Why does Baltimore have third world health outcomes, third world public health, and third world life expectancy? Because of SCHMOKE, O'MALLEY, DIXON, RAWLINGS-BLAKE, NOW PUGH all simply doing what global 1% tells them. As we shout over and again, Baltimore is filled with FREEMASONS AND GREEKS PLEDGED to do just this----one can no longer get a job without being part of that Charles Dicken's CHUZZLEWIT family gang. We need CITIZENS in Baltimore to get rid of all those global 1% players in order to rebuild our strongest in world history public health system..
We we are seeing in Baltimore in MOVING FORWARD US FOREIGN ECONOMIC ZONES WITH GLOBAL CORPORATE CAMPUSES is a farm team 5% player glad to out those CLINTON/BUSH/OBAMA as players ----while advancing the same global corporate campus SOCIALISM-----
Two things make us suspect this article is written by that same global 1% player----first they use the ONE WORLD UNITED NATIONS FAR-RIGHT WING talking point-----UNIVERSAL CARE/SINGLE-PAYER/MEDICARE FOR ALL-------having said nothing about ending Affordable Care Act and educating about why THAT policy is so bad----and second, the article makes people believe there is a goal of cleaning up brownfields when the goal is the opposite----MOVING FORWARD brings Chinese-level of toxic waste, environmental devastation that will make Baltimore's industrial waste sites look like a sandbox.
'Now his priority is cleaning up the brownfields and dumps that pockmark the city’s black neighborhoods, exposing the families living in them to a laundry list of toxins that have been linked to cancer and other diseases'.
REAL left social progressives agree that JIM CROW never left the south----the southern economies remained tied to PLANTATION ECONOMICS---this is why the south continued having a few very rich with most people being very poor. So, this article does identify the problem for our 99% of black citizens in Baltimore. Do we think the US is incapable of ending JIM CROW ---CLINTON/BUSH/OBAMA of course expanded JIM CROW to our north and western US cities capturing all US politics to FAR-RIGHT WING REAGAN/BUSH.
THIS IS WHY WE SHOUT----SHAKE THAT RACE AND CLASS BALTIMORE AND COME TOGETHER AS A 99% VS 1%---WE CANNOT DO THAT IF WE DO NOT BUILD REAL EQUAL RIGHTS AND OPPORTUNITY FOR 99% OF WE THE PEOPLE BLACK, WHITE, AND BROWN CITIZENS.
We want to remember as well here in Baltimore that a Johns Hopkins back in early 1900s built a sewage pipeline knowingly allowing it to drop waste right under SPARROW'S POINT STEEL MILL-----today's HARBOR POINT high rise was build on a brownfield filled with 99% black, white, and brown citizens----so these policies against public health have been EQUAL OPPORTUNITY but our 99% black citizens have been the bigger losers. AMERICAN PROSPECT IS A RIGHT WING MEDIA OUTLET so would not print a real left social progressive article----- Everyone having lived in Baltimore suffer from the complete ignoring of industrial cleanup of toxic waste ----MOVING FORWARD will make all that look like child's play.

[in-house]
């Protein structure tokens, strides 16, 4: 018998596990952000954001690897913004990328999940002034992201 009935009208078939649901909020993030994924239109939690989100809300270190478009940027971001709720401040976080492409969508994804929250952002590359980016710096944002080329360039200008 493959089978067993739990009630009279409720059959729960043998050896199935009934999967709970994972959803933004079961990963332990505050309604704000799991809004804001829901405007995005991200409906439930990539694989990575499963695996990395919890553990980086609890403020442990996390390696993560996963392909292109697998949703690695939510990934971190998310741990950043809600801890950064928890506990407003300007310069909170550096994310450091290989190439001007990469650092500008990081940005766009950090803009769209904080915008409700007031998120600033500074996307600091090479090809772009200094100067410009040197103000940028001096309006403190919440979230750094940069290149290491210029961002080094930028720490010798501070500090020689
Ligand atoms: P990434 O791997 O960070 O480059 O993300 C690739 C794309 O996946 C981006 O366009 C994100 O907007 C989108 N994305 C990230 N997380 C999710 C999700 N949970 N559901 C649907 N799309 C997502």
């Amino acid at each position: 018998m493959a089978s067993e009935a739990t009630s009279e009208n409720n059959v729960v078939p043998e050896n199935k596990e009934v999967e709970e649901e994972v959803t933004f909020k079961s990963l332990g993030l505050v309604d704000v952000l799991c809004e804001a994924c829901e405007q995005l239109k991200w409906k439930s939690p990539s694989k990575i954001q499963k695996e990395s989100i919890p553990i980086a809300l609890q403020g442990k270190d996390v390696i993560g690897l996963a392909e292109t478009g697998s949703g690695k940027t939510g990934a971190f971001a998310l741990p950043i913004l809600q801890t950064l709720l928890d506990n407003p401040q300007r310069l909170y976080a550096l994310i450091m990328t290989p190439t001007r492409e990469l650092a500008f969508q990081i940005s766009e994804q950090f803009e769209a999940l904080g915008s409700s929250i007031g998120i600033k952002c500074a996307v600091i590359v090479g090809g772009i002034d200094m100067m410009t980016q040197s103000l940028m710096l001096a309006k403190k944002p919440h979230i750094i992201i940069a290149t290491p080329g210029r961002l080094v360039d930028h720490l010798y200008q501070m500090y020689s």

It Will Take More Than Single-Payer to Make Baltimore Healthy
More than lack of access to health care, the ongoing legacies of Jim Crow diminish African Americans’ health.
November 20, 2017
“See that over there?” I pull over to the curb and Glenn Ross points to a half-acre patch of weeds and tall grass wedged between a railroad bridge and a new East Baltimore elementary school, the first to be built in the neighborhood in more than 30 years.
“You’ve got the playground there and over there’s a brownfield”—the term for the sites where factories, refineries, and other businesses closed after poisoning the land and water beneath them.
“Trains used to leave coal there,” Ross says. “Then a truck repair shop opened up. The ground there is hard and black with oil. Why would you ever build a school next to a contaminated site?”
A burly Vietnam vet and one of Baltimore’s most seasoned activists, Ross has been on the front lines of dozens of the battles facing the city’s African American community, which today makes up two-thirds of Baltimore’s 620,000 residents. Now his priority is cleaning up the brownfields and dumps that pockmark the city’s black neighborhoods, exposing the families living in them to a laundry list of toxins that have been linked to cancer and other diseases.
On the drive back to his house, we pass some of the city’s 17,000 boarded-up houses, a storefront with whitewashed windows that was once the neighborhood’s supermarket, and a building peppered with bullet holes—no particular reason why, just a calling card left by one of the city’s drug gangs.
By the latest estimates, more than 28 percent of African Americans in the city live below the poverty line.Images like these have long made Baltimore a poster child for the urban poverty that results from institutional racism—even more so after the April 2015 death of Freddie Gray and the protests that followed. By the latest estimates, more than 28 percent of African Americans in the city live below the poverty line. The poverty rate for Baltimore households headed by women—the vast majority of whom are African American—is far higher, 41 percent.
These numbers provide as much insight into the health crisis facing African American neighborhoods as MRIs or CT scans of the individuals living within them. Maybe more. Because poverty—and the racism that gave rise to it—is the overarching reason why the life expectancy in 14 of Baltimore’s predominantly African American neighborhoods is now lower than North Korea’s.